Presenting the Affidavit

Once the affidavit has been notarized and approval has been granted, if required, an heir or beneficiary may present the affidavit to the person or institution in current possession of the property, such as a bank, and request transfer of ownership. However, certain state departmental rules come into play that may require you to file additional documents. For example, in California, if you are seeking to transfer ownership of an automobile or boat, the Department of Motor Vehicles requires a specific affidavit completed for that purpose. Further, although a small estate affidavit authorizes the transfer, it does not require that the holder comply. Transfer agents for stock often refuse to act in the absence of an order from a judge. Should this happen, you would need to petition the court to compel compliance.

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Illinois Small Estate Affidavit and the Law

References

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Florida Laws on Estate Disbursement

The Florida Probate Code is a compilation of laws that sets forth how a person's estate is to be disbursed after death. The estate is all property a decedent owns. Some property is disbursed to beneficiaries in accordance with state law. The decedent can dispose of the rest of his property as he wishes by making a will. Without a will, an estate passes according to Florida's intestacy laws.

Louisiana Ancillary Probate Laws

Probate is the process by which property owned by a deceased person is distributed according to a will. If you are not a resident of Louisiana, but own property in the state at the time of death, a separate probate action, known as ancillary probate, will be required. Understanding and following the unique rules applicable to Louisiana will help ensure that unnecessary delays are avoided in the probate process.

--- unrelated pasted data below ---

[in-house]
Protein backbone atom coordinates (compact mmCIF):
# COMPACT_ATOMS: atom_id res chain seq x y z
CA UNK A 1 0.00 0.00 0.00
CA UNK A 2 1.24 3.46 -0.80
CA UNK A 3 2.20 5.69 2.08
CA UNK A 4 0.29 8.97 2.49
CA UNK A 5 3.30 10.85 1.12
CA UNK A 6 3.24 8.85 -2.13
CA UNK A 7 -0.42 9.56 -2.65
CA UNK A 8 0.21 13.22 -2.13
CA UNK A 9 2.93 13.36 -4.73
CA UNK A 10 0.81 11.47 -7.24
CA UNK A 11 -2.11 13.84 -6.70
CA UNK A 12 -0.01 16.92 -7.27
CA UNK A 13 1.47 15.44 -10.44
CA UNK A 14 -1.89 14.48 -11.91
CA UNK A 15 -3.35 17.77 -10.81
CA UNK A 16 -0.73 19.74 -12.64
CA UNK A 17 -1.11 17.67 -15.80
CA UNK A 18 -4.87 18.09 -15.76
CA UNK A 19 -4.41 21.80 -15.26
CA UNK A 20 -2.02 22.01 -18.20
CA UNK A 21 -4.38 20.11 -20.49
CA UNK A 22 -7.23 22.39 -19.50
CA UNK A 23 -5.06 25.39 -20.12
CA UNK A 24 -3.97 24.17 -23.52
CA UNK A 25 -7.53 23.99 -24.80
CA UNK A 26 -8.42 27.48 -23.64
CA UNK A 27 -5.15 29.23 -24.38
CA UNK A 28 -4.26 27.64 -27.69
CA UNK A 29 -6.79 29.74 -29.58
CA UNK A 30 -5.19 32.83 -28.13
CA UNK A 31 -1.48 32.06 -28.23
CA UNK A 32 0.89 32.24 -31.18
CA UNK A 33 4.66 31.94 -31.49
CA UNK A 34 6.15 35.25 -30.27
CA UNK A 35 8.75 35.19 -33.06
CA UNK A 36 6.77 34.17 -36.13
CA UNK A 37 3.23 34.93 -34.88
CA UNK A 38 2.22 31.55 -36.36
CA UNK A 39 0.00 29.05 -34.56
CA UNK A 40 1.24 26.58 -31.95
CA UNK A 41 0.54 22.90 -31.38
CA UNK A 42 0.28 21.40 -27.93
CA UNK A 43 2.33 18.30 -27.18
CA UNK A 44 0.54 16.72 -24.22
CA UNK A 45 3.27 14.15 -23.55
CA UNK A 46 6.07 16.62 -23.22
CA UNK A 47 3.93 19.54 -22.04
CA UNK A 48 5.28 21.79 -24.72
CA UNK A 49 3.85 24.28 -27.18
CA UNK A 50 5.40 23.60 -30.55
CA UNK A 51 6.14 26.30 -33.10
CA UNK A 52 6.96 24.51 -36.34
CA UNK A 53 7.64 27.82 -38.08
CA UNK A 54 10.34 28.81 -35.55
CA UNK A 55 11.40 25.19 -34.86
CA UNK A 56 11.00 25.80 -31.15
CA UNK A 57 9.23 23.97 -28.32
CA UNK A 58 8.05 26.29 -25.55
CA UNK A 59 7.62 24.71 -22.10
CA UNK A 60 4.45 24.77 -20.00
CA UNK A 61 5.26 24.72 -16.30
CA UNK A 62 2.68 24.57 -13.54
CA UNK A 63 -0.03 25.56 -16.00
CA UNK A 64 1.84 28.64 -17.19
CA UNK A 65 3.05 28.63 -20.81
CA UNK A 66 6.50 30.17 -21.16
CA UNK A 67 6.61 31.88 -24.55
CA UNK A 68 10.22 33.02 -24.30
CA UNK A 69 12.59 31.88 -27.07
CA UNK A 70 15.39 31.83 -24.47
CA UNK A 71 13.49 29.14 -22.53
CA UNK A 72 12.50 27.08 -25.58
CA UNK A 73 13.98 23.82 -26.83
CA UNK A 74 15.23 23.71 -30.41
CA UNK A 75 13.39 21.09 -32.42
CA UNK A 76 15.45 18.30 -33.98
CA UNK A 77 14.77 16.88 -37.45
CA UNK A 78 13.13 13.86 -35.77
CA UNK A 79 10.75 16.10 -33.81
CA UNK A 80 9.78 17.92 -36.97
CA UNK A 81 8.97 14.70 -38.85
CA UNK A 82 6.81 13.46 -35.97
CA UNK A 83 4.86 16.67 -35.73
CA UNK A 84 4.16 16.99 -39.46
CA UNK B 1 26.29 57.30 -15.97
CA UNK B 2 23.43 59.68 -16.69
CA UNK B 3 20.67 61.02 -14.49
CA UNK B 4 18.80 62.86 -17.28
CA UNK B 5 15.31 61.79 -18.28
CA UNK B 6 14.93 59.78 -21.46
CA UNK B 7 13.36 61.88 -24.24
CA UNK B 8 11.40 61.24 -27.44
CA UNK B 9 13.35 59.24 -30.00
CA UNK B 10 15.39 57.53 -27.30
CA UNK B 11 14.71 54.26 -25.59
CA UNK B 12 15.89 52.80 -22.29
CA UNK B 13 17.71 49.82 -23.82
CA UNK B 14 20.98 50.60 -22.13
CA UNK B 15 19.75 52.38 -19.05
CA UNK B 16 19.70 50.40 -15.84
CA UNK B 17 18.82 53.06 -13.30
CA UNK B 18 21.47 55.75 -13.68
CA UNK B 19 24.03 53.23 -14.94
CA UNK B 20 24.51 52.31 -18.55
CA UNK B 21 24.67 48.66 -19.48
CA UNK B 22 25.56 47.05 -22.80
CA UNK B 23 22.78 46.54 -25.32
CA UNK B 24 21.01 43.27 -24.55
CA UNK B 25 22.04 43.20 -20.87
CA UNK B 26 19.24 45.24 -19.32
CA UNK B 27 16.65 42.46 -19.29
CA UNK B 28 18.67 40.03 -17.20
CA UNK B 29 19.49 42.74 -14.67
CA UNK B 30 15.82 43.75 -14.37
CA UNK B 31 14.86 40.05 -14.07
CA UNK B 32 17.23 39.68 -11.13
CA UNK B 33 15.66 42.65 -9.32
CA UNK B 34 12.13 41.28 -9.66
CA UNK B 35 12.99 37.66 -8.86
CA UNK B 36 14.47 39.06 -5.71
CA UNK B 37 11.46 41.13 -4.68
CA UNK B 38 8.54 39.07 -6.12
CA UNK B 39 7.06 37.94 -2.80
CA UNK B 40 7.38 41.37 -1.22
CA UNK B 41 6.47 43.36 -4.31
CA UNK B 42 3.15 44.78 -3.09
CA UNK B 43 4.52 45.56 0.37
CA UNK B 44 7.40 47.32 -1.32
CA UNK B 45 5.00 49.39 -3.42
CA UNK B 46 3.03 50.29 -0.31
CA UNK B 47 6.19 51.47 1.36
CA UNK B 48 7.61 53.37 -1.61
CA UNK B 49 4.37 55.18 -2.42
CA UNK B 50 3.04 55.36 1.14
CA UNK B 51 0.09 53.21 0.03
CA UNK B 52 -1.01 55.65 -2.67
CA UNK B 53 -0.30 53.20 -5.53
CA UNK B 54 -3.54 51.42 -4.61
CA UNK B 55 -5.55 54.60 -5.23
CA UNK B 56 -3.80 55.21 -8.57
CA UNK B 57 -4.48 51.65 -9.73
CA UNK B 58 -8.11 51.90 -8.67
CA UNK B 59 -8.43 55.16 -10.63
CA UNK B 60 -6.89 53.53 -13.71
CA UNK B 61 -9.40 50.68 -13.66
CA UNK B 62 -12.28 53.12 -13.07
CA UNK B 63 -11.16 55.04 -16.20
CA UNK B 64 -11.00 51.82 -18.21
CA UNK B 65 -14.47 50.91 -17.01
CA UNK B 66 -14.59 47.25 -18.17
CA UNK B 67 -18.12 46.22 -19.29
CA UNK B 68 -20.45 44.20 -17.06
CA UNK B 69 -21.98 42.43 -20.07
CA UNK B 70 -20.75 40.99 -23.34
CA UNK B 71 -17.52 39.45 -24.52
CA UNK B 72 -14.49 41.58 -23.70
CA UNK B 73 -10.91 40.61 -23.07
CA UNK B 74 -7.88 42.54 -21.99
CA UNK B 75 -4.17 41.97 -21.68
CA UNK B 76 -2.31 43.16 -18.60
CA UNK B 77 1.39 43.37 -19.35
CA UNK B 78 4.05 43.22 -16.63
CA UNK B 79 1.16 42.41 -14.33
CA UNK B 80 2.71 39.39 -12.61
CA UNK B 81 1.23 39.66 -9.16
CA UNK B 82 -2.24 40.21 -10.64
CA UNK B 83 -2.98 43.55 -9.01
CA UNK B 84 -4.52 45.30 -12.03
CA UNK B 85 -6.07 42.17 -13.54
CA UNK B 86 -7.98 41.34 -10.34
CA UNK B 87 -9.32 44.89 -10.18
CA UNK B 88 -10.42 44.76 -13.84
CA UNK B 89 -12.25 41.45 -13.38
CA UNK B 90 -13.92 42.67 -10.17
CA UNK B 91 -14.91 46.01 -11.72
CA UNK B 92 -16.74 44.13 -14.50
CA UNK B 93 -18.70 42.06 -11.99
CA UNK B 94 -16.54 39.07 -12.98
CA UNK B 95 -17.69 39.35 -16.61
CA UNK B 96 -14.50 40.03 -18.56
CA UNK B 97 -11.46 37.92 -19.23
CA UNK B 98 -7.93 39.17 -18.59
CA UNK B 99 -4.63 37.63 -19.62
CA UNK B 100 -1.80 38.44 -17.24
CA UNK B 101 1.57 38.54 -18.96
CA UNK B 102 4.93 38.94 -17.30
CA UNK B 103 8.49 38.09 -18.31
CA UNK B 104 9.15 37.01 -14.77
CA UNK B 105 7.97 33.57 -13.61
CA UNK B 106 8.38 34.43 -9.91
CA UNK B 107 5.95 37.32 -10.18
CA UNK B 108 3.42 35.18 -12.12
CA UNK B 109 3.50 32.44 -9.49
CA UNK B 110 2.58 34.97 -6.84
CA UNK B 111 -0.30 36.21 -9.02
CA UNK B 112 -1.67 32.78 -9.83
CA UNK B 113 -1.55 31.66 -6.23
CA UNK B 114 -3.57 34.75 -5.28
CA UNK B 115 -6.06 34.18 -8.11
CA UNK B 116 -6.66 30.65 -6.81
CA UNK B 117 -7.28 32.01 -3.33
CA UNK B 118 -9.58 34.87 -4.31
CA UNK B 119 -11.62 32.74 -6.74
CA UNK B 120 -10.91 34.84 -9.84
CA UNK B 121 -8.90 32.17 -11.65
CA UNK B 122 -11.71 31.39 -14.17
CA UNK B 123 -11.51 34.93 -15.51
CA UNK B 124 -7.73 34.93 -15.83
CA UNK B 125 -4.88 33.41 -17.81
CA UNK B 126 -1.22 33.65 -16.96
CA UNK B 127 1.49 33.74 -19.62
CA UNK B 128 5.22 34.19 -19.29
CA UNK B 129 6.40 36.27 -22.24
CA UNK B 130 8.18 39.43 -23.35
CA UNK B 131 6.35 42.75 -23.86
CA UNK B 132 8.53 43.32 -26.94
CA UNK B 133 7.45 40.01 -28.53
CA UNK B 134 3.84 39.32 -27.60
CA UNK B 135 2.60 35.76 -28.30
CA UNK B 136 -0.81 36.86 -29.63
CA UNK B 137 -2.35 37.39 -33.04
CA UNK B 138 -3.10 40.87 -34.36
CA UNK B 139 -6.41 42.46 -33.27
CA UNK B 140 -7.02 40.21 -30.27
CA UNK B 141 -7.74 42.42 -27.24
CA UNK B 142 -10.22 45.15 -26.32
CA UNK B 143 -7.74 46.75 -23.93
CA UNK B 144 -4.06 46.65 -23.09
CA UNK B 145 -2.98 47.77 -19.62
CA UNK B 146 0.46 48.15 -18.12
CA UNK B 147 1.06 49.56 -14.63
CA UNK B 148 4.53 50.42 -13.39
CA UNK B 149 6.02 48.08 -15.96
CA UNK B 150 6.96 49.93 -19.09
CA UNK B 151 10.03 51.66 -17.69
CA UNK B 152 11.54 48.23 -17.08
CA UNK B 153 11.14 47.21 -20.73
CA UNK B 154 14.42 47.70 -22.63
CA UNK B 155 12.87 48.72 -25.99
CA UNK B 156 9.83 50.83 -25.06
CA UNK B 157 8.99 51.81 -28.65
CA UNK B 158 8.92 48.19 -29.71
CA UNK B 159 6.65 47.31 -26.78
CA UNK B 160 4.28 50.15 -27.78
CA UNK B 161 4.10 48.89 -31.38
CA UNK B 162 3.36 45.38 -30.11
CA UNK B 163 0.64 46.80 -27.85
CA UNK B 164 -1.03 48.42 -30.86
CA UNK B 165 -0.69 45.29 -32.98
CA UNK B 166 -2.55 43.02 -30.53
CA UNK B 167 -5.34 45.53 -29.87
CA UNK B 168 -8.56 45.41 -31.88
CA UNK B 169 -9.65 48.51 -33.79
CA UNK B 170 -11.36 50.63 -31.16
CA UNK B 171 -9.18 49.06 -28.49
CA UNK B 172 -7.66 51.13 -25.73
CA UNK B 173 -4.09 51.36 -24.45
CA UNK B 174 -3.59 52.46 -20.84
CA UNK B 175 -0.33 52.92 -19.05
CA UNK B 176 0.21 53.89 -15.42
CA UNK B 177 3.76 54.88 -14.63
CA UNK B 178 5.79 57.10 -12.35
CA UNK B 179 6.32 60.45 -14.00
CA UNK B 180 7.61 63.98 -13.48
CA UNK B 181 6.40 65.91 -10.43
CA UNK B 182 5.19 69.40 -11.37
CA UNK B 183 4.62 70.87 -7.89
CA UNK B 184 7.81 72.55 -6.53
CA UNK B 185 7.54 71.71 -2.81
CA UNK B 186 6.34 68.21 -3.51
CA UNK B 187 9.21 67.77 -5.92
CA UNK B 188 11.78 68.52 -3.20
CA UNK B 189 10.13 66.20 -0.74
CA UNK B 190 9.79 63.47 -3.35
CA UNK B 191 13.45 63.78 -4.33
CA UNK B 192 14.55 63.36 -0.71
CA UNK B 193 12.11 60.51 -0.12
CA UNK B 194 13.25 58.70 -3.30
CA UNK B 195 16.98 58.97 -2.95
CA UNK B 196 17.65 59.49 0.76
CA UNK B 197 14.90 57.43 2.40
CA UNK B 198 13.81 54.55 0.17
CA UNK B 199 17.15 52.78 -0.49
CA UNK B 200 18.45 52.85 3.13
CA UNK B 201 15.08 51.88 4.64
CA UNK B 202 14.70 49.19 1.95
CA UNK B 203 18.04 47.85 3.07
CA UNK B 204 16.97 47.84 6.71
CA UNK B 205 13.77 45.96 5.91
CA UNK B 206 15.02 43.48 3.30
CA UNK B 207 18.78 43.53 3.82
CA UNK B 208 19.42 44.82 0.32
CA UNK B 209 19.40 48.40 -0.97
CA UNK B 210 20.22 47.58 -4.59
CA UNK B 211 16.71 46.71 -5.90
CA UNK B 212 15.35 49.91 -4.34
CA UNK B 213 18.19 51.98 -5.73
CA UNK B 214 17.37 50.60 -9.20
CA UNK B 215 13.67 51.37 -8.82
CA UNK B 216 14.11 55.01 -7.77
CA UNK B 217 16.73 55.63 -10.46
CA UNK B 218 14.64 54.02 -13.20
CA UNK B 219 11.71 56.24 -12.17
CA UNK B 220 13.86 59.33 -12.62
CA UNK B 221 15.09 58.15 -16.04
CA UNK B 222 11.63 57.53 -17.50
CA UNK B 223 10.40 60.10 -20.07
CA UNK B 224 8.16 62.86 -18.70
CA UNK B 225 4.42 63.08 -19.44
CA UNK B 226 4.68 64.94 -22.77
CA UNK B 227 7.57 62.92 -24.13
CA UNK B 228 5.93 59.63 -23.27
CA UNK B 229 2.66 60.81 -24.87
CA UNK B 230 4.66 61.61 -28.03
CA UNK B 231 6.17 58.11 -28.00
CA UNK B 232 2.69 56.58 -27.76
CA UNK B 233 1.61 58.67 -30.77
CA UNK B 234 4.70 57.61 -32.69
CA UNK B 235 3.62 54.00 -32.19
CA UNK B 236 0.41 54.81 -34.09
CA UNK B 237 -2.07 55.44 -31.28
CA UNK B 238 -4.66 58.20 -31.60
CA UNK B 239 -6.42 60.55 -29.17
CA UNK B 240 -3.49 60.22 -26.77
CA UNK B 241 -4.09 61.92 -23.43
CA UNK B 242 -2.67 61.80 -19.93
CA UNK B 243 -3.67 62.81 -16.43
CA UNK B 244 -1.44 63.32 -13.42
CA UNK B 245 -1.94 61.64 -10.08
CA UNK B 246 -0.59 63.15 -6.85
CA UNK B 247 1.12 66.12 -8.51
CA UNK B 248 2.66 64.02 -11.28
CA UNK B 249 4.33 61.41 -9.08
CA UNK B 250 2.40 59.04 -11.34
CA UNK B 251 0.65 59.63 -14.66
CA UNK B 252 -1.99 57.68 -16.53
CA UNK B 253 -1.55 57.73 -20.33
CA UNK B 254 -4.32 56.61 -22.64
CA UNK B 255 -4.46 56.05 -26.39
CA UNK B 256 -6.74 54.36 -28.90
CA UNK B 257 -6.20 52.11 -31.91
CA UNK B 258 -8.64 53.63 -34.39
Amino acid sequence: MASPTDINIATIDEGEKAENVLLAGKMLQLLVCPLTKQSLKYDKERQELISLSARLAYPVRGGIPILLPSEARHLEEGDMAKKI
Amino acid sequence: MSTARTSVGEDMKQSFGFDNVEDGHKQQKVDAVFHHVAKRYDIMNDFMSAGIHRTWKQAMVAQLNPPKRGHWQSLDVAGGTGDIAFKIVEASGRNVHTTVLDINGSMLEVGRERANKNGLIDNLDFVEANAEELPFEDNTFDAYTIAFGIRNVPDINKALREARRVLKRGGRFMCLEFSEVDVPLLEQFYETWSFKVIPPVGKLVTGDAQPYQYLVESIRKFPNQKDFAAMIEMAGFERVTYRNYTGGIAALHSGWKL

Oregon Small Estate Laws

If a person in Oregon dies and leaves behind an estate that qualifies as "small" under state law, his beneficiaries and heirs may not have to start full probate court proceedings to settle the estate. Oregon has two types of affidavits, which are sworn statements, for small estates: the testate affidavit and the intestate affidavit. The testate affidavit is used if the deceased left a will. If he didn't leave a will, the intestate affidavit is used. The affidavit filer must wait until 30 days after the deceased's death before filing the affidavit in probate court. She may file the affidavit in the probate court in the county where the deceased died or where he lived or owned real estate. The filer must submit the original will with the testate affidavit. Oregon law requires a certified copy of the death certificate for both affidavit types.